by Mitch Shaw
Hilltop Times Correspondent
7/21/2015 - HILL AIR FORCE BASE, Utah -- The
jets won't arrive for another few months, but the first F-35 fighter
squadron has officially started work at Hill Air Force Base.
The 34th Fighter Squadron -- affectionately known as the Rude Rams --
was reactivated at Hill Friday afternoon, marking the beginning of the
F-35's combat era for both the 388th and 419th Fighter Wings. The
fighter squadron is a historic one, with a past that can be traced back
to Word War II and includes participation in conflicts from Vietnam and
the first Gulf War to Iraq and Afghanistan, post Sept. 11, 2001.
The squadron was mothballed as an F-16 unit in 2010 as part of an Air
Force restructuring plan to retire planes and save money, but it returns
to accommodate the F-16's replacement, becoming the first operational
Air Force unit to fly combat-coded F-35s.
Col. David B. Lyons, current 388th commander and former commander of the
34th, said the reactivation is one of the highlights of his career. He
led the squadron when it was deactivated in 2010.
"This has got to be one of the finest days of my military career," he
said. "To see this squadron shut down in 2010 was heartbreaking, but
somebody, somewhere had the good sense to bring it back to duty."
Lt. Col. George Watkins, new commander of the squadron, said that while
the first operational F-35 is not slated to arrive at the base until
September, the new squadron shouldn't have trouble keeping busy until
The first group of F-35 maintainers, which will make up the 34th
Aircraft Maintenance Unit, have been at Hill for two months, completing
mostly administrative work critical to the upcoming aircraft transition.
Watkins said the airmen have been writing programs on how the unit will
maintain the F-35 in peace and wartime scenarios and have created a
flying-hours program that includes directives for training, off-station
sorties, contingency scenarios, local flying, and any major
modifications to the aircraft.
"There a lot of work to be done before we get that first jet," Watkins said.
The initial group of F-35 maintainers from the 419th are in training,
and the first 419th pilot to fly the F-35 will beginning training this
When the F-35s begin to arrive at Hill, they'll be divided among three
fighter squadrons and flown and maintained by members of both the 388th
and its reserve component 419th Fighter Wing.
After the first jets arrive at Hill, the rest of the fleet will be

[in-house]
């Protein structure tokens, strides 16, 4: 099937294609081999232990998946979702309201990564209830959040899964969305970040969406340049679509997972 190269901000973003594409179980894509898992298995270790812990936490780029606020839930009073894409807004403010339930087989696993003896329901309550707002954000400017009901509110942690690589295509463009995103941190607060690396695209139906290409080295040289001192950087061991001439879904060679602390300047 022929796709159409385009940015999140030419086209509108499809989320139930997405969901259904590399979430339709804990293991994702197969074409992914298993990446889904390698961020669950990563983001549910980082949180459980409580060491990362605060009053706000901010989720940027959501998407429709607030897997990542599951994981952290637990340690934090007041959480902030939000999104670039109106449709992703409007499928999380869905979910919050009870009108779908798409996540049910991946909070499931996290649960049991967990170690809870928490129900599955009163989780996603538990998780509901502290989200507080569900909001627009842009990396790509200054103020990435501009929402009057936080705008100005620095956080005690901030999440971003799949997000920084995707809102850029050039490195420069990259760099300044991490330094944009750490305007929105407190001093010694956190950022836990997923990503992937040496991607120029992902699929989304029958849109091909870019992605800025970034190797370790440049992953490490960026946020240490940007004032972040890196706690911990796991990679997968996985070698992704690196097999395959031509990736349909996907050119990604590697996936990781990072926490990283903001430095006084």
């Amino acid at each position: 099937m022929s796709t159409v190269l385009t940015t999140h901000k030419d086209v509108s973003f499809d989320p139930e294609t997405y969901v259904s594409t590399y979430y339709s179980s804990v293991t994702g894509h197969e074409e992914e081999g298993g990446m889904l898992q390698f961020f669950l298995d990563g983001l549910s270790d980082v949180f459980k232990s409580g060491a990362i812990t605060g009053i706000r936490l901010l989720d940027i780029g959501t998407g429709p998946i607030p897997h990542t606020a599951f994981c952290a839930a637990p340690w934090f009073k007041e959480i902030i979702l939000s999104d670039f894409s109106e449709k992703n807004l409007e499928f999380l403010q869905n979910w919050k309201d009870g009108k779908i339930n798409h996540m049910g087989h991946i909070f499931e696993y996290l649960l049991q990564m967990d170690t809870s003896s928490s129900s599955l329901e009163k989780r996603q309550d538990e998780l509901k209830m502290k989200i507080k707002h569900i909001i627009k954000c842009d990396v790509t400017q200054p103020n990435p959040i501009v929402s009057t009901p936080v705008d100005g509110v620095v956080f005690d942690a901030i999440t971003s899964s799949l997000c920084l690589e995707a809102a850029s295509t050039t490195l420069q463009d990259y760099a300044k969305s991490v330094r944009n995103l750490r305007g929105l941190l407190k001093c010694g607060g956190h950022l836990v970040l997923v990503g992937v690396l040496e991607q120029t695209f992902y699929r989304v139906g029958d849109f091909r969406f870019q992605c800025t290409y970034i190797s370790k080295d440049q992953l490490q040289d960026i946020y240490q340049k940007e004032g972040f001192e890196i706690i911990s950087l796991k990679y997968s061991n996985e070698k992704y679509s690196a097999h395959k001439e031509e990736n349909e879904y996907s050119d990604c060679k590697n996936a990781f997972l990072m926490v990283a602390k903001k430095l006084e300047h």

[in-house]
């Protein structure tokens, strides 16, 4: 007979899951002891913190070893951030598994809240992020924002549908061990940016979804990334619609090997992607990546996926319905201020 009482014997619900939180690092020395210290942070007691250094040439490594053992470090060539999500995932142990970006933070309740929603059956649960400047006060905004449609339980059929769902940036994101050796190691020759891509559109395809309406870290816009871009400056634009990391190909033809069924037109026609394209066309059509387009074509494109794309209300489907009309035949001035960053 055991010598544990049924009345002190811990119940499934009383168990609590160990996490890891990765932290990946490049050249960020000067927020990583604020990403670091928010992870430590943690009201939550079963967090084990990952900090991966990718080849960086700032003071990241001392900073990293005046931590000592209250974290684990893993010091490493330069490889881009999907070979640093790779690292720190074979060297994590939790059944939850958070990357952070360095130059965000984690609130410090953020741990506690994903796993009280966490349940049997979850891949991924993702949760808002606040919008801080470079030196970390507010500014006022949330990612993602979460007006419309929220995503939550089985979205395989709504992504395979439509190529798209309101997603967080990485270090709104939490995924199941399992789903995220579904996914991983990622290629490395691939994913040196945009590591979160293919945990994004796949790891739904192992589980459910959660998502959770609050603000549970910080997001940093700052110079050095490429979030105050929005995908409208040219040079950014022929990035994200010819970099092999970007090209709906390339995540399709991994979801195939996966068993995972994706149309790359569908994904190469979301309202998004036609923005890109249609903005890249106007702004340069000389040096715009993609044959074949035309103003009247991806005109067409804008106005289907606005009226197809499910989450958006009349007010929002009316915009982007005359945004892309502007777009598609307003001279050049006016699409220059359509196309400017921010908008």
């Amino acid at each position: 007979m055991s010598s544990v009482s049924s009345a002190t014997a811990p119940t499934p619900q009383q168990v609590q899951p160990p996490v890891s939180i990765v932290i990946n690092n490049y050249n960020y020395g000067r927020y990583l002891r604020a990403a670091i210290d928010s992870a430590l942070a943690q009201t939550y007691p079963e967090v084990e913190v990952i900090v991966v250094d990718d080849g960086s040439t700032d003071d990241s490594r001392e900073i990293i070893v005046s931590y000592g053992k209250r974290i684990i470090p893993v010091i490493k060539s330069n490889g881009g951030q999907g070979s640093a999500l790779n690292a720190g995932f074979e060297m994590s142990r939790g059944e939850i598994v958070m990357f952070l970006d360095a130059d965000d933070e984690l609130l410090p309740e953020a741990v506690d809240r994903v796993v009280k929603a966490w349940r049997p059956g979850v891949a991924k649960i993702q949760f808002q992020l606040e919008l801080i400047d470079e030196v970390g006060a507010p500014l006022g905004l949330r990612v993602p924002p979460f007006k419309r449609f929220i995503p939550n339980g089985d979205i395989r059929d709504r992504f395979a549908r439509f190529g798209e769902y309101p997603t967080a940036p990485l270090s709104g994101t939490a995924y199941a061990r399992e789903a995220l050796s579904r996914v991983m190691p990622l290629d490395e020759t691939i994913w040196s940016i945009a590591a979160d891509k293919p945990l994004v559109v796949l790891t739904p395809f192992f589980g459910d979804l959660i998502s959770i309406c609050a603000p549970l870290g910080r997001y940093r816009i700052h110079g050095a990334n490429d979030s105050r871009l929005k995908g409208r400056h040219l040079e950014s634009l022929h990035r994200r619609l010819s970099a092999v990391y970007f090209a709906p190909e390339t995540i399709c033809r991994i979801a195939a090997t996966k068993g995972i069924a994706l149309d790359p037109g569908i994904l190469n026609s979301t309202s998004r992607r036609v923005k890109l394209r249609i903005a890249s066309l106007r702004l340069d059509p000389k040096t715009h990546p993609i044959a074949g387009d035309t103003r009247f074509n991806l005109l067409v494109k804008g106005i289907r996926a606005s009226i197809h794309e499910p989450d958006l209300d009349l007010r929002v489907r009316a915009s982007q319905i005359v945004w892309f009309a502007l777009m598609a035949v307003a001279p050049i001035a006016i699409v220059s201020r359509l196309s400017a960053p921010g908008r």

coming in on a staggered basis, spread through 2019. There will
eventually be a total of 72 F-35s at Hill, with approximately 35 to 40
pilots in each of the three fighter squadrons.
The jets will be delivered at a rate of just more than one per month
until August 2016. By then, Hill officials hope to have 15 jets and
reach a status known as "Initial Operational Capability," which means
the fighter wings meet the minimum operational capabilities to use the
jet for normal operations.
The 34th is scheduled to have five qualified pilots during the first
month of flying, taking turns in what will be two F-35s on base. The
388th FW is sending pilots through training at Eglin AFB, Florida and
Luke AFB, Arizona. By January 2016, the wing will have 10 pilots
qualified to fly the F-35, including Watkins and Lyons, who both
finished their training earlier this year.
The colonels answered to those who have criticized the F-35 program for
its expense and apparent lack of performance. The most recent cost
estimate for operating and supporting the F-35 fleet exceeds $1 trillion
and a leaked internal brief written by a test pilot who was flying the
F-35 during a January test run revealed the jet was losing dogfights to
"Things aren't perfect, but things are still in development and you can
see the potential," Lyons said, adding that the F-35 flies similarly to
the F-16, but by fusing many different sensors together, makes the
pilot's job easier in the cockpit.
Fighter Wing Spokesman Nathan Simmons said that by the time the F-35 is
in full operation at Hill in 2019, the 388th will have added more than
260 active-duty positions.